By Hannah Stone
As debate continues about the existence of Lyme Disease in Australia, people are suffering in silence, awaiting recognition and medical support.
A major event to raise awareness about the condition will take place in the Synergy Parkland at Kings Park this Saturday in conjunction with Lyme Awareness Month.
Lyme Disease is caused by a bacteria called ‘Borrelia’ that is transmitted from ticks, impacting on many bodily systems and organs.
The symptoms come in various stages often including headache, fever, muscle soreness and unexplained fatigue.
A Senate inquiry into the illness has been underway and was scheduled to end in June but this now seems unclear given the dissolution of parliament ahead of the election.
Kate Daniels, Chairperson of Multiple Systemic Infectious Disease Syndrome Inc., says the inquiry has become bogged down in semantics with the discussion only now considering other causes than just classic Borrelia.
“I hope they continue the Senate Inquiry after the election to investigate what is making people sick because Australia definitely has a disease like Lyme,” said Ms Daniels.
Melinda Stephen, from Bibra Lake, has had Lyme Disease since 1998 from a tick in NSW but was undiagnosed for 15 years until luck led her to a doctor in 2013 who had recently learnt about tick-borne diseases and gave her the diagnosis.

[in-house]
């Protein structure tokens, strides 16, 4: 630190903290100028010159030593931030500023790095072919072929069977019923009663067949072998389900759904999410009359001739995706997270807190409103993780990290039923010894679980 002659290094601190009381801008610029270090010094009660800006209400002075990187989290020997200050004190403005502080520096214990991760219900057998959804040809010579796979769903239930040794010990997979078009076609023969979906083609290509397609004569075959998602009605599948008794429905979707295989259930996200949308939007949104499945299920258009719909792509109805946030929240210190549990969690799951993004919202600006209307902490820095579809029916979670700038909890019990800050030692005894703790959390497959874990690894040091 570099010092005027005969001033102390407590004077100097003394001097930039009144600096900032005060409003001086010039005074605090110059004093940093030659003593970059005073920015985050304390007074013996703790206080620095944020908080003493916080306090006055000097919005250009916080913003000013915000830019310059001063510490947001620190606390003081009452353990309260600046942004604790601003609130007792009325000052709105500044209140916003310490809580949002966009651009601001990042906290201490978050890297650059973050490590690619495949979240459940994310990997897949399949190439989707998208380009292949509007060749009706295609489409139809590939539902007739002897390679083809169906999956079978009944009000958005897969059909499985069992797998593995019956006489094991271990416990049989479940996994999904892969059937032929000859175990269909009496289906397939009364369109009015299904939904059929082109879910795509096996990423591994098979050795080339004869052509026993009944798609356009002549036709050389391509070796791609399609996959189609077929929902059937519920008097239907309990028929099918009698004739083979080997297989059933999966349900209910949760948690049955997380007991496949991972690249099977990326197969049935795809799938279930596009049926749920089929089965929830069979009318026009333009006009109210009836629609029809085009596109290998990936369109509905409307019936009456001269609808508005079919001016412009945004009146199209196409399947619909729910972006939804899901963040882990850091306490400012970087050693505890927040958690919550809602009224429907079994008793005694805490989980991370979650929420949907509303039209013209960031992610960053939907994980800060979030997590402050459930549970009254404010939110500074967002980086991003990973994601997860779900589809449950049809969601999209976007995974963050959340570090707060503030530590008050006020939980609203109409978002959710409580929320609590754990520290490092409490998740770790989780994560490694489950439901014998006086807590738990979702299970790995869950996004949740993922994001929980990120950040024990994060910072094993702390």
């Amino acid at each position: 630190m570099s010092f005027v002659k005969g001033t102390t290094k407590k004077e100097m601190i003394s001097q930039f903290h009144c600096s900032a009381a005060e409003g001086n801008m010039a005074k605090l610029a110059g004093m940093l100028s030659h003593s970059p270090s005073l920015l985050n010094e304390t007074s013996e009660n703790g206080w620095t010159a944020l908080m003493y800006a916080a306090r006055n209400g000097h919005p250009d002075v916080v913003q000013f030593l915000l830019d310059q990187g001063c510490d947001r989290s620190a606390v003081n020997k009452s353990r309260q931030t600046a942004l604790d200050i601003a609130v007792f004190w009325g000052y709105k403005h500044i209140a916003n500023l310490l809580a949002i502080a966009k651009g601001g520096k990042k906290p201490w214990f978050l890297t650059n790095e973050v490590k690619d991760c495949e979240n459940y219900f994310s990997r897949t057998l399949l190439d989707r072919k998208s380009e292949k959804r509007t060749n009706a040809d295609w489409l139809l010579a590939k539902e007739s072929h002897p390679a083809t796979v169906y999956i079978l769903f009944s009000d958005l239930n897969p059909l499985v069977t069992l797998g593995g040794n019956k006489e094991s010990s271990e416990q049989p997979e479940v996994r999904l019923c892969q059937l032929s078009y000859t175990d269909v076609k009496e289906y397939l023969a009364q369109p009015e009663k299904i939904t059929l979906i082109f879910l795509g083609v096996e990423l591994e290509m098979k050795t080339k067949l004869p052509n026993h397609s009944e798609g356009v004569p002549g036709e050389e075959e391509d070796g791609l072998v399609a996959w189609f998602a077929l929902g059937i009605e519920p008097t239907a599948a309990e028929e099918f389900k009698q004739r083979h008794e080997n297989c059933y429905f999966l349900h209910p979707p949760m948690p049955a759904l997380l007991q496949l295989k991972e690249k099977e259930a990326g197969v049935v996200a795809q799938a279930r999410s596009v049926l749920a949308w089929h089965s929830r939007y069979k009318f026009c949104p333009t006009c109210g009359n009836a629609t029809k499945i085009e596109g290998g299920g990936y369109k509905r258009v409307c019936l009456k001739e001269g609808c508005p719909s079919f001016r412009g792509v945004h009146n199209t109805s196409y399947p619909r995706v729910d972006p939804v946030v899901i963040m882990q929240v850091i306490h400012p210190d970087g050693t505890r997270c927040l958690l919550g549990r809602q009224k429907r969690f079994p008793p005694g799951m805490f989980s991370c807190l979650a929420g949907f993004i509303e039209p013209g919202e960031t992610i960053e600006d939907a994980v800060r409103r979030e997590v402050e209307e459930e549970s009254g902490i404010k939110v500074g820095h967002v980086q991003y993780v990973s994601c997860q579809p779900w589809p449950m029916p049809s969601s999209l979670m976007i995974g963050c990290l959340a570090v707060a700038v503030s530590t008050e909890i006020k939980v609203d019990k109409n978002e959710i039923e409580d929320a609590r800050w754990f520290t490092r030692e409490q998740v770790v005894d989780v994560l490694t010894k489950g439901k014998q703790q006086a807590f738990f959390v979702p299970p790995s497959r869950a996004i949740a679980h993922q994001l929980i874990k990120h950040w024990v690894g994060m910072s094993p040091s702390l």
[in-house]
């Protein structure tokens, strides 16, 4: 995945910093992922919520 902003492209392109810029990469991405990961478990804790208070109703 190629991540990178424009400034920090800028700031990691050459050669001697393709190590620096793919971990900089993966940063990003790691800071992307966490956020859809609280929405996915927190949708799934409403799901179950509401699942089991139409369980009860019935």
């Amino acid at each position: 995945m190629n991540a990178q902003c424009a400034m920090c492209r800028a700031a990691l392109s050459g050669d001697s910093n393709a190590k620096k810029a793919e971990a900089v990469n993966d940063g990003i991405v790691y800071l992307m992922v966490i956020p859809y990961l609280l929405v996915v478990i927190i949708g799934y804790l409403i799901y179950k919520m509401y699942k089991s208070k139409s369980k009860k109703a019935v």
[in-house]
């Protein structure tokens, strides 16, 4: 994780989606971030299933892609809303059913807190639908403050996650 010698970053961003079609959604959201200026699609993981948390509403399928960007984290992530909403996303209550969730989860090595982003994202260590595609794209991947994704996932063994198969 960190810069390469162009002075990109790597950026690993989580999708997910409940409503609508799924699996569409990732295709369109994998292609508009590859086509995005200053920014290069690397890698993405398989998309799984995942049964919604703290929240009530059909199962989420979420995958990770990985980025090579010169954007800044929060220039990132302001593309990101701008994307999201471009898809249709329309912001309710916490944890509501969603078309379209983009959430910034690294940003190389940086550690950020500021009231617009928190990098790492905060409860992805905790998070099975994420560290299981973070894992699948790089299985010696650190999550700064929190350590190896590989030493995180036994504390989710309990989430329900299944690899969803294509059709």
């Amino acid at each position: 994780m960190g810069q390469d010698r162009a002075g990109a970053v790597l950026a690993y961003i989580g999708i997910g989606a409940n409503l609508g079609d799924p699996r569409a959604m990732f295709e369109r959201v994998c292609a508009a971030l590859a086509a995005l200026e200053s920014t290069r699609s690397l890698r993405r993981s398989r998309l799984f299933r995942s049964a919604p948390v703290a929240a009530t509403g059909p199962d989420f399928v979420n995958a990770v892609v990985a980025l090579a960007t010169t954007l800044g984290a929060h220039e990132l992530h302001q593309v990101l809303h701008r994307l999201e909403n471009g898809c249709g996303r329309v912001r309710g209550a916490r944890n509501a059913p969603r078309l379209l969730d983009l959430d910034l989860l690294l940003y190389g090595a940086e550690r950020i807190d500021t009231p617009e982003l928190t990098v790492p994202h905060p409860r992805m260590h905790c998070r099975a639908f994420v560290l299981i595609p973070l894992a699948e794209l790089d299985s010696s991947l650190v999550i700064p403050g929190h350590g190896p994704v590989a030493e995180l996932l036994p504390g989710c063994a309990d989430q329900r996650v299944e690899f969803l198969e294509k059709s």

“I now have to mop up and detox the biotoxins which is a huge job after having it for 18 years, and also work to repair the organs in my body that have been damaged by the infection and the biotoxins,” said Melinda.
“I don’t know how long all of that process will take and I try not to think about it because it makes me too sad.”
Sufferers say there isn’t enough research in Australia into the type of bacteria that causes Lyme disease here and what tick carries it.
Some doctors believe Lyme Disease does not exist in Australia and it can only be caught in more endemic countries such as Europe and the US.
Commenting on the medical denial of the disease, Melinda said she has lost family and friends from the lack of understanding and recognition.
“It’s a very isolating illness, and we have to become pseudo-doctors and pseudo-scientists because there is no medical support,” said Melinda.
Watch the video below to hear more of Melinda’s story: